oa Southern African Journal of Infectious Diseases - A high seroprevalence of antibodies in a population of feral cats in the Western Cape province of South Africa : research

Volume 30, Issue 4
  • ISSN : 2312-0053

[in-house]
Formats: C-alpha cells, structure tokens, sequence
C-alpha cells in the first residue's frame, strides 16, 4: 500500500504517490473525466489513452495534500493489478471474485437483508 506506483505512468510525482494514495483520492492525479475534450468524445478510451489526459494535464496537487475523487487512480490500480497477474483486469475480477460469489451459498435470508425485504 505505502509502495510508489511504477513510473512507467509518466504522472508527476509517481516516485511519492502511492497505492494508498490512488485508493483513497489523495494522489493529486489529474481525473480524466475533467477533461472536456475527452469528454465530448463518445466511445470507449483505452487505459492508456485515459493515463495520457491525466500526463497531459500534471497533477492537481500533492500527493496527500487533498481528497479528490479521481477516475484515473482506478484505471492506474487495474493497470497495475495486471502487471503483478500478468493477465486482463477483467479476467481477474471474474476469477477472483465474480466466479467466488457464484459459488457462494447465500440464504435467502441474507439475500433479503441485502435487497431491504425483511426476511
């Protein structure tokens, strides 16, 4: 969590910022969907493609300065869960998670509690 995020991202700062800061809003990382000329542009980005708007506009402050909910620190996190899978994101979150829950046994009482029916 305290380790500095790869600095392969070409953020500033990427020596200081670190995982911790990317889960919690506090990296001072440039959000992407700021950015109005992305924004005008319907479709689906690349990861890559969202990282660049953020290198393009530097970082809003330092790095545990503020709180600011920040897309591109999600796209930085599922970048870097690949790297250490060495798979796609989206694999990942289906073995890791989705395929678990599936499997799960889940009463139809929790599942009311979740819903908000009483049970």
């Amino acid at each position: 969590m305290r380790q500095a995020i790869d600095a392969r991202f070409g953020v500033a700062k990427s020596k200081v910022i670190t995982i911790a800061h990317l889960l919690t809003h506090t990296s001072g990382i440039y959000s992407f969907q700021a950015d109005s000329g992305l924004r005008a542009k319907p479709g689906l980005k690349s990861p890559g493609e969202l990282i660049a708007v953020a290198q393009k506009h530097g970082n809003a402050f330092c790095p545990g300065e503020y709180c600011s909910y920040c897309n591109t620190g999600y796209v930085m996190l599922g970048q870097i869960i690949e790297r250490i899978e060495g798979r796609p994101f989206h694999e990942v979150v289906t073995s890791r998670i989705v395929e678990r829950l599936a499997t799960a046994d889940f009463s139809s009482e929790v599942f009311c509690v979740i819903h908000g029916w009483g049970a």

is an obligate intracellular protozoan pathogen that causes toxoplasmosis; and, is of global importance. is highly pathogenic to both humans and animals due to its ability to infect almost all mammals and birds. Felids are the only known definitive host of . The aim of this study was to determine the seroprevalence of antibodies in the serum of a sample of feral cats (), which were trapped in population control programs in the Western Cape Province of South Africa. Overall, 159 feral cats were included in this study. There were 95 (59.8%) females and 64 (40.3%) males. One hundred and twenty-one (76.1%) of the cats were adults (>12 months old) and 38 (23.9%) were juvenile (≤ 12 months old). The sera were tested by an Indirect Immunofluorescence test. IgG and IgM antibodies were detected in 59 (37.1%, 95% CI: 0.2960-0.4462) and 14 (8.8%, 95% CI: 0.0440-0.1321) cats, respectively. Both IgG and IgM antibodies were detected in 10 cats (6.3%). Correlation between serum IgG, serum IgM, sex and age of cats were investigated. This is the first report on surveillance of feral cats for in South Africa.

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